Carrboro is one of just 28 cities across the country hailed as a silver-level community by the League of American Bicyclists — but some bikers are saying they still face dangers on the road.
In its ranking by the League of American Bicyclists, Carrboro was evaluated on a scale of one to 10 in five categories: engineering, evaluation and planning, education, encouragement and enforcement. The city earned a score of four on engineering and evaluation and planning, and three in each of the other categories.
“It’s basically a recognition of what we currently have in our network,” said Damon Seils, a member of the Carrboro Board of Aldermen.
He said that ongoing greenway projects have been a step toward improving safety.
“The new segments of the Homestead Road-Chapel Hill High School Multi-use Path were completed in the last couple months, and it’s already being used by a lot of people going to or from school,” he said. “I think it’s turned out great.”
Off of the greenways, however, bicyclists say they have to combat many obstacles.
Ryan Byars has lived in Carrboro for four years, has a history in competitive bike racing and lived car-free for almost a decade. Still, he says, he faces a hostile environment when getting his kids to and from school.
“Even with generally cautious drivers, the environment is not inviting,” he said. “I’m sure that some parents who pass me in the morning think I’m crazy being out on the road with my kids on a bike, which is precisely why they take their kids to school in a car.”
Byars said speed limits and narrow, unprotected bike lanes are some of his major concerns, especially when it comes to his children.
“A driver is well within their right to drive 35 miles per hour on Hillsborough Road within four feet of my kid, and in reality, folks drive between 40 and 45 on that road often,” he said.
Many locals have taken to Twitter to voice their concerns, including Byars, who posted videos of his bike ride to school with his children.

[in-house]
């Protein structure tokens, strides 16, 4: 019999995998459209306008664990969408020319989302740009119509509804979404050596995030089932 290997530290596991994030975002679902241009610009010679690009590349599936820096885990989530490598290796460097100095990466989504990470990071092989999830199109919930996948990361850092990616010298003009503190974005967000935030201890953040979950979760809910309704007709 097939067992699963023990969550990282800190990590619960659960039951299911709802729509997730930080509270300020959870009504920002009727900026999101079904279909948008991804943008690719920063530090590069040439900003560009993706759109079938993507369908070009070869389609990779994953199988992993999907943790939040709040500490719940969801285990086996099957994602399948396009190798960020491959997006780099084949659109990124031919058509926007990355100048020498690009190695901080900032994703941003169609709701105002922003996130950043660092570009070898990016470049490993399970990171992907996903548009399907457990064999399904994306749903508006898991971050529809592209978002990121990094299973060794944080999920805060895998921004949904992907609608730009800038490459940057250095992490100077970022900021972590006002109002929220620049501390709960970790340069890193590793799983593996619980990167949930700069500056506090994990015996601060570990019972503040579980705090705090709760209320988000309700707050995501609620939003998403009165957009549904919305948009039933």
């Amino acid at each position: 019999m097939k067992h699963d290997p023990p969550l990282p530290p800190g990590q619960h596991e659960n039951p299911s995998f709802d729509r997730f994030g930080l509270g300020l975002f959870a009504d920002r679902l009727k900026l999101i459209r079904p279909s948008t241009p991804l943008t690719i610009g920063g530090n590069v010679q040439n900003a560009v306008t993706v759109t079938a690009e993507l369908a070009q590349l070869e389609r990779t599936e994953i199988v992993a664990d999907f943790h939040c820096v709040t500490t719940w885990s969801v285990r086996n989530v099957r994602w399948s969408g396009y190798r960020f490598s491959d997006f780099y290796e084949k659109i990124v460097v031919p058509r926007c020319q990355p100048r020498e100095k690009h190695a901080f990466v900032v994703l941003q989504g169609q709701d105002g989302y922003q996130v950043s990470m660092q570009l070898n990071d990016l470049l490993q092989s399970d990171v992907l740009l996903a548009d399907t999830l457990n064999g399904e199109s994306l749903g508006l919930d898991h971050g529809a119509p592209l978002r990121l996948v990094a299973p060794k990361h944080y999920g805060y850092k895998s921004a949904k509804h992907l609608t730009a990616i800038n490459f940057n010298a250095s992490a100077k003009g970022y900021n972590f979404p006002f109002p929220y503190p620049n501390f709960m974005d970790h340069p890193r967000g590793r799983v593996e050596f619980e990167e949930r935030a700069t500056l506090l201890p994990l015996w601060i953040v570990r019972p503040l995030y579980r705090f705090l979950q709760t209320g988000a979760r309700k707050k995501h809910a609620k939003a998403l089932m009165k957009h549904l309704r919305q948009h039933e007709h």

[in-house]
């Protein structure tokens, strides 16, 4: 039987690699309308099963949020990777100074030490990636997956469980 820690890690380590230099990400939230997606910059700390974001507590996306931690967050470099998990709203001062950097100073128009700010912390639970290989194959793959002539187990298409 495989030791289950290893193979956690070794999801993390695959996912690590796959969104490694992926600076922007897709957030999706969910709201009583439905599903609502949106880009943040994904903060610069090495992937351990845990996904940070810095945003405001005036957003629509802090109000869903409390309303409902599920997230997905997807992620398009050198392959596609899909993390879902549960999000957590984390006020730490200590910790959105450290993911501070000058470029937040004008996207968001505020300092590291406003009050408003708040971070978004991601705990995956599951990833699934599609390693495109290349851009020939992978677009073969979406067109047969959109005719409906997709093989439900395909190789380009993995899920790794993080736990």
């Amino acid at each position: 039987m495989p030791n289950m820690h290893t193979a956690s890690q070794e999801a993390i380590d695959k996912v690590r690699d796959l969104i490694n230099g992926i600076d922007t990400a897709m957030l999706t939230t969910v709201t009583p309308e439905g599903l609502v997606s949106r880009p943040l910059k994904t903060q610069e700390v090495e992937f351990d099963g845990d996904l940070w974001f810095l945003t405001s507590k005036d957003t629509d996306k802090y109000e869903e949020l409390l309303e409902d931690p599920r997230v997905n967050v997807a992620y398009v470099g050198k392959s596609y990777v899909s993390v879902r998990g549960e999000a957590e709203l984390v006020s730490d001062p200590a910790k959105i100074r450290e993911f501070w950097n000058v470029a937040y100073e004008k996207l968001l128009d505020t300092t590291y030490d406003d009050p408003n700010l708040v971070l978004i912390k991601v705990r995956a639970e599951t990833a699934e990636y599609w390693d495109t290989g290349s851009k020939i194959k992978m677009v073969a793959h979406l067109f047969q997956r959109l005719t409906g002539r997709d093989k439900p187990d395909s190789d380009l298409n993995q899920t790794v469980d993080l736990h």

Others, such as Kurt Štolka, chimed in with their experiences. Štolka has lived in the area since 2010 and said he also uses bikes to take his children to school.
“Every two to three months, I have a close-call experience with a car,” he said. “I ride with my son to school each day and take my daughter in a seat. However, I still don’t feel comfortable riding to either Carrboro or Chapel Hill’s downtown with them, as there are no safe bike paths.”
Štolka, like Byars, said he would like to see curb-separated bike lanes on roads with speeds over 25 miles per hour.
“A line of paint for a bike lane offers no protection,” he said. “Focus needs to be put on reducing vehicle speeds through road design rather than putting a sign up. Drivers don’t pay attention to signs, they pay attention to how safe they feel driving a certain speed. If the Towns are serious about making biking safe for every age, this is a must.”
Seils agrees that there’s still a long way to go for bike safety in Carrboro.
“I think there’s a lot of work for us to do to improve our pedestrian and bicycle safety in Carrboro,” he said. “I think we need better sidewalks and bike lanes, and giving people more options is going to be key in supporting those goals.”
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